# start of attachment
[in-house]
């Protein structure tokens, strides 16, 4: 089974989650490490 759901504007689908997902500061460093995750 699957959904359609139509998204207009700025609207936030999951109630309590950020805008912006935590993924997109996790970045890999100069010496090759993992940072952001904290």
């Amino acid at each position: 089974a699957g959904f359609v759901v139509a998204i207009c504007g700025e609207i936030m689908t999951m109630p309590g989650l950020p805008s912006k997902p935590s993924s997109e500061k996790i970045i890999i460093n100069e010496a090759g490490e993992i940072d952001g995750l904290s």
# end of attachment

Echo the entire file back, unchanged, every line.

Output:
[in-house]
């Protein structure tokens, strides 16, 4: 089974989650490490 759901504007689908997902500061460093995750 699957959904359609139509998204207009700025609207936030999951109630309590950020805008912006935590993924997109996790970045890999100069010496090759993992940072952001904290």
């Amino acid at each position: 089974a699957g959904f359609v759901v139509a998204i207009c504007g700025e609207i936030m689908t999951m109630p309590g989650l950020p805008s912006k997902p935590s993924s997109e500061k996790i970045i890999i460093n100069e010496a090759g490490e993992i940072d952001g995750l904290s």